The old-time movie moguls weren’t interested in making art or changing minds.
“If you want to send a message,” M-G-M’s Sam Goldwyn is reported to have said, “use Western Union.”
But the Depression nevertheless found the big studios dabbling heavily in what we now call “social problem pictures.” These movies, while frequently very entertaining, also brought to the public’s attention flaws in the system. They exposed injustices, they picked at situations and policies detrimental to society.
Problem pictures could range from gangster dramas (purportedly intended to inform the public of the criminal scourge created by Prohibition, but popular for their violence and the outsized personalities of the characters) to prison films, stories of mob justice, and tales of poverty, unemployment, and police corruption.
Prostitution and “fallen women” were also dealt with ... but that ended in 1934 when Hollywood began enforcing the Motion Picture Production Code, which among other things banned all mention of sex from the screen.
The greatest of all social problem pictures was Warner Bros.’ I Am a Fugitive from a Chain Gang released in November, 1932.
Starring Paul Muni, who just a few months earlier had become a household name for playing the title role in the gangster drama Scarface, Fugitive is one of the few feature films actually responsible for a major change in government policy.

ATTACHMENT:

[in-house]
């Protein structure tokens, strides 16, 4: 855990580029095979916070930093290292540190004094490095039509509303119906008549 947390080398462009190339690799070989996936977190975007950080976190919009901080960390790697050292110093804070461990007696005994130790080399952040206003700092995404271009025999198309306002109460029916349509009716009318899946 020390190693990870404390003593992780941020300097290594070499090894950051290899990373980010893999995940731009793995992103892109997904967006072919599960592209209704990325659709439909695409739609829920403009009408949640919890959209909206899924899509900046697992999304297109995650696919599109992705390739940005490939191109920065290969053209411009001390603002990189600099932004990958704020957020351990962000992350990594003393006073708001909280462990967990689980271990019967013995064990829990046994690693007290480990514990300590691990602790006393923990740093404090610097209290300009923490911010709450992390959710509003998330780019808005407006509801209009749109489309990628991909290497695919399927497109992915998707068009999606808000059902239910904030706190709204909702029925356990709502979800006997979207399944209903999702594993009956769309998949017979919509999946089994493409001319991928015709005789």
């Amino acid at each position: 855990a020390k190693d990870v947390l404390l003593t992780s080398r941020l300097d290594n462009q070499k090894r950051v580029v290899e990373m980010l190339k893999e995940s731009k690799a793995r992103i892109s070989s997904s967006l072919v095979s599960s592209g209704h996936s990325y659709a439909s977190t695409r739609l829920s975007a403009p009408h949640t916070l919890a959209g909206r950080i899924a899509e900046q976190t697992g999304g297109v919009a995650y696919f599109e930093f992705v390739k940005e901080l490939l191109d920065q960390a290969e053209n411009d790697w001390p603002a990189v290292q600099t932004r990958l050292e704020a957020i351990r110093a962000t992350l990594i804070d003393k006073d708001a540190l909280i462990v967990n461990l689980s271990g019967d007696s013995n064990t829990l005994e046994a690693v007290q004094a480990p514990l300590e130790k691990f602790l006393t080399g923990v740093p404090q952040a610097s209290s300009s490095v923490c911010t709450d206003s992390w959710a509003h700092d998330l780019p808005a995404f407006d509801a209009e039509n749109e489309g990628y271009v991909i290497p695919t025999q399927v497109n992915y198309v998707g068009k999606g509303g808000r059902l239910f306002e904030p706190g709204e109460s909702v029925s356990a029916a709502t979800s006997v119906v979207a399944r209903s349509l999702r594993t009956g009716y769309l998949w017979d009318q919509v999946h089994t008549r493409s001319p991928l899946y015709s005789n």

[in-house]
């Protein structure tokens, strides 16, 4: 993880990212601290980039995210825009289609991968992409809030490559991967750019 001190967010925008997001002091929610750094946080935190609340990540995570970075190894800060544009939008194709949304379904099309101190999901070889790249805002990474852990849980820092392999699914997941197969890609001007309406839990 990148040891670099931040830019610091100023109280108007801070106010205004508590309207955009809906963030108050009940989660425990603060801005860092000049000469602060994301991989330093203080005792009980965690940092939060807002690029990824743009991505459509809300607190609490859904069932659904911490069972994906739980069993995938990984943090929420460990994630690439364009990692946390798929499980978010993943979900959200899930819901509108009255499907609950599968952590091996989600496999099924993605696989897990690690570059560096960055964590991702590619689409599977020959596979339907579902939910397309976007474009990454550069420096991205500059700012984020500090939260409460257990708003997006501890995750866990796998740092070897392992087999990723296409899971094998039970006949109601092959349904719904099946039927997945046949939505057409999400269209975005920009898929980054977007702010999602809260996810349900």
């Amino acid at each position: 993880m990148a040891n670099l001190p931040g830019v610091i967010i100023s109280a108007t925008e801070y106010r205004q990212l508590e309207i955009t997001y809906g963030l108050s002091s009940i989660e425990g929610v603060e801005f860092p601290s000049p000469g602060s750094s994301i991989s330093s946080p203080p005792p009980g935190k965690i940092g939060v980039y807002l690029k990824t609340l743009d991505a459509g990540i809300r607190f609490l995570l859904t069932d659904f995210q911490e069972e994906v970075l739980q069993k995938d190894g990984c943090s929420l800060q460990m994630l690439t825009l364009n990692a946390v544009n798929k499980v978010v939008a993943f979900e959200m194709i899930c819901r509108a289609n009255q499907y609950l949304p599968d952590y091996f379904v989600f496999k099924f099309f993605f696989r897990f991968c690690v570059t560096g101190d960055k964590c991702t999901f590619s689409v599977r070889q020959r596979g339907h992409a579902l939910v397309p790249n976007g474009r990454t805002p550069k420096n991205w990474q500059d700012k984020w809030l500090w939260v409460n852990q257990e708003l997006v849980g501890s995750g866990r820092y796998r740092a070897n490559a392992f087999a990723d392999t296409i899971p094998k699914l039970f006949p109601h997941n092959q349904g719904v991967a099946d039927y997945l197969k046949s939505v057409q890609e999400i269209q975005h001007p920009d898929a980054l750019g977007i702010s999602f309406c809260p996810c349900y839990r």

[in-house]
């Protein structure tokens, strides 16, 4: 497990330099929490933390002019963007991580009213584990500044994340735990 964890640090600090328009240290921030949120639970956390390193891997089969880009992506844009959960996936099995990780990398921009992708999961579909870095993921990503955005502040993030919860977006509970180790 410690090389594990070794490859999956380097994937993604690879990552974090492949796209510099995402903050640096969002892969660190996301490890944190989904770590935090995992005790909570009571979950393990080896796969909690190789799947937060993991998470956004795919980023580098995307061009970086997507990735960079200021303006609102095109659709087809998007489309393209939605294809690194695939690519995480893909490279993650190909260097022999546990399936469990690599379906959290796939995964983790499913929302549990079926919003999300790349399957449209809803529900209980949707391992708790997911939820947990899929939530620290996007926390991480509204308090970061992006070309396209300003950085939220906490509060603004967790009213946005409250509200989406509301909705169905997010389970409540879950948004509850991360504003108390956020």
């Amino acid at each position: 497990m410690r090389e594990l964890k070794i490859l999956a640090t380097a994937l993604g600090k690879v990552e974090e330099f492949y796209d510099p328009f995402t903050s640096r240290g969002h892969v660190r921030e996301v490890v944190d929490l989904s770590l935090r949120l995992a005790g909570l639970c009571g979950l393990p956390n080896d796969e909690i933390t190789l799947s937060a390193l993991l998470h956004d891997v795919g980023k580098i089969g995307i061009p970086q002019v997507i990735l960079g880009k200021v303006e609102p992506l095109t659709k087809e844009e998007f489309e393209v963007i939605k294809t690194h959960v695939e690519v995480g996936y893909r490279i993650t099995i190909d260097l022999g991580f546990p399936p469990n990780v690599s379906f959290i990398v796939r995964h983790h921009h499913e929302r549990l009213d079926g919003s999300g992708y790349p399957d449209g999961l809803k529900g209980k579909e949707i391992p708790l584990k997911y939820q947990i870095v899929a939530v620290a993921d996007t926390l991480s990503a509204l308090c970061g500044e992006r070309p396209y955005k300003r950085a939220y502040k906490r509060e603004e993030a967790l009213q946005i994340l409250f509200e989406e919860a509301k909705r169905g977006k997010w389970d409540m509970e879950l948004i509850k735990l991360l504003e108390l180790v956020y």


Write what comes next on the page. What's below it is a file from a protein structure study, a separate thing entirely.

Director Mervyn LeRoy, only 32 at the time but with two dozen features to his credit, became intrigued by a memoir written by Robert E. Burns, a World War I veteran who returned to the States, struggled to find employment, and was arrested in Georgia for attempted robbery.
Though Burns maintained that a fellow drifter had forced him to participate in the crime at gunpoint, he was convicted and sentenced to a long term on one of Georgia’s notorious chain gangs, where men slaved for 12 hours a day, ate substandard food, and were routinely whipped.
Burns escaped and fled north, finally taking up residency in New Jersey, which had no extradition agreement with Georgia. That’s where he wrote an account of his life.
LeRoy and producer Hal Wallis had Burns travel secretly to California to be their adviser on the picture. The fugitive was so terrified of being recaptured and returned to a chain gang that he would vanish at the first sound of a police siren.
But thanks to Burns, I Am a Fugitive From a Chain Gang is remarkably authentic, and as disturbing in 2013 as it was in 1932.
The early scenes describe the efforts of our hero – renamed James Allen – to move beyond his pre-war manufacturing job into civil engineering: building roads and bridges. Muni’s performance is contained and realistic ... he makes Allen an ethical Every Man stymied by his lack of education. (Also, it’s one of the rare Muni appearances where he does not wear feature-altering makeup.)
Then comes Allen’s time on the chain gang, a nightmarish existence of brutal labor and sadistic punishments. These prisoners wear their chains 24/7...even to bed. Their long barracks looks less like a conventional prison than like the slave deck of a Roman galley, with the men joined by long links of chain.
LeRoy’s direction of these scenes still packs immense power. He explains little, but shows us everything. Big chunks of the movie are without dialogue, but like the horrified Allen, we quickly learn how hellish life here will be. This is a world where prisoners literally have to ask a guard’s permission to wipe the sweat off their faces.